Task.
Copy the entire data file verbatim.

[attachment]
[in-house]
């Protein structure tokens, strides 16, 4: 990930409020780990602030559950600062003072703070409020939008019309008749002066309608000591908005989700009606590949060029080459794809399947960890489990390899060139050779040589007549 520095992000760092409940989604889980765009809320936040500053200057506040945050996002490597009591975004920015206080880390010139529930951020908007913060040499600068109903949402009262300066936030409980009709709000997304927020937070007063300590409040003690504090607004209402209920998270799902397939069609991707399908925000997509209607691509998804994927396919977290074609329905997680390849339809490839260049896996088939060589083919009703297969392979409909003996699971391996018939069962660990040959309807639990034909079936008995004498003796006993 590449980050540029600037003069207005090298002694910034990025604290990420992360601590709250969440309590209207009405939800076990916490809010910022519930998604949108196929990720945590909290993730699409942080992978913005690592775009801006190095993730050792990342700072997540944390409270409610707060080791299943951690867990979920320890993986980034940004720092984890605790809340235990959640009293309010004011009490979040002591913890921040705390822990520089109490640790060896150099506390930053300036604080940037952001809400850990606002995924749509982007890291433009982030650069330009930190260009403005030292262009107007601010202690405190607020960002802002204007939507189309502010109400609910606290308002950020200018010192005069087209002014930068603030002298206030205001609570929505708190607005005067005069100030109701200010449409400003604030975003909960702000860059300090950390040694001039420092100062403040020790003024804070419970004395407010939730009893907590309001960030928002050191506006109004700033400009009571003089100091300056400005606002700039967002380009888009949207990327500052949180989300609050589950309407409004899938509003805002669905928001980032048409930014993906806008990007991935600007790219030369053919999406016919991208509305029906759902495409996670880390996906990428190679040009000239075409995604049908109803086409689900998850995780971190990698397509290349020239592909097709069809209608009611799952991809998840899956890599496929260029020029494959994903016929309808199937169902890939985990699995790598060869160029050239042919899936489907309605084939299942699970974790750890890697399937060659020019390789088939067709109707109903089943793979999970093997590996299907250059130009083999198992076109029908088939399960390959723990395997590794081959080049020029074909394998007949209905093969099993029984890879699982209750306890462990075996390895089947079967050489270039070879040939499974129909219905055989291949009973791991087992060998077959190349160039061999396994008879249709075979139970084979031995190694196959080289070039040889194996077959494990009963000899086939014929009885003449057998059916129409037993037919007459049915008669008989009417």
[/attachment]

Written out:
[in-house]
């Protein structure tokens, strides 16, 4: 990930409020780990602030559950600062003072703070409020939008019309008749002066309608000591908005989700009606590949060029080459794809399947960890489990390899060139050779040589007549 520095992000760092409940989604889980765009809320936040500053200057506040945050996002490597009591975004920015206080880390010139529930951020908007913060040499600068109903949402009262300066936030409980009709709000997304927020937070007063300590409040003690504090607004209402209920998270799902397939069609991707399908925000997509209607691509998804994927396919977290074609329905997680390849339809490839260049896996088939060589083919009703297969392979409909003996699971391996018939069962660990040959309807639990034909079936008995004498003796006993 590449980050540029600037003069207005090298002694910034990025604290990420992360601590709250969440309590209207009405939800076990916490809010910022519930998604949108196929990720945590909290993730699409942080992978913005690592775009801006190095993730050792990342700072997540944390409270409610707060080791299943951690867990979920320890993986980034940004720092984890605790809340235990959640009293309010004011009490979040002591913890921040705390822990520089109490640790060896150099506390930053300036604080940037952001809400850990606002995924749509982007890291433009982030650069330009930190260009403005030292262009107007601010202690405190607020960002802002204007939507189309502010109400609910606290308002950020200018010192005069087209002014930068603030002298206030205001609570929505708190607005005067005069100030109701200010449409400003604030975003909960702000860059300090950390040694001039420092100062403040020790003024804070419970004395407010939730009893907590309001960030928002050191506006109004700033400009009571003089100091300056400005606002700039967002380009888009949207990327500052949180989300609050589950309407409004899938509003805002669905928001980032048409930014993906806008990007991935600007790219030369053919999406016919991208509305029906759902495409996670880390996906990428190679040009000239075409995604049908109803086409689900998850995780971190990698397509290349020239592909097709069809209608009611799952991809998840899956890599496929260029020029494959994903016929309808199937169902890939985990699995790598060869160029050239042919899936489907309605084939299942699970974790750890890697399937060659020019390789088939067709109707109903089943793979999970093997590996299907250059130009083999198992076109029908088939399960390959723990395997590794081959080049020029074909394998007949209905093969099993029984890879699982209750306890462990075996390895089947079967050489270039070879040939499974129909219905055989291949009973791991087992060998077959190349160039061999396994008879249709075979139970084979031995190694196959080289070039040889194996077959494990009963000899086939014929009885003449057998059916129409037993037919007459049915008669008989009417």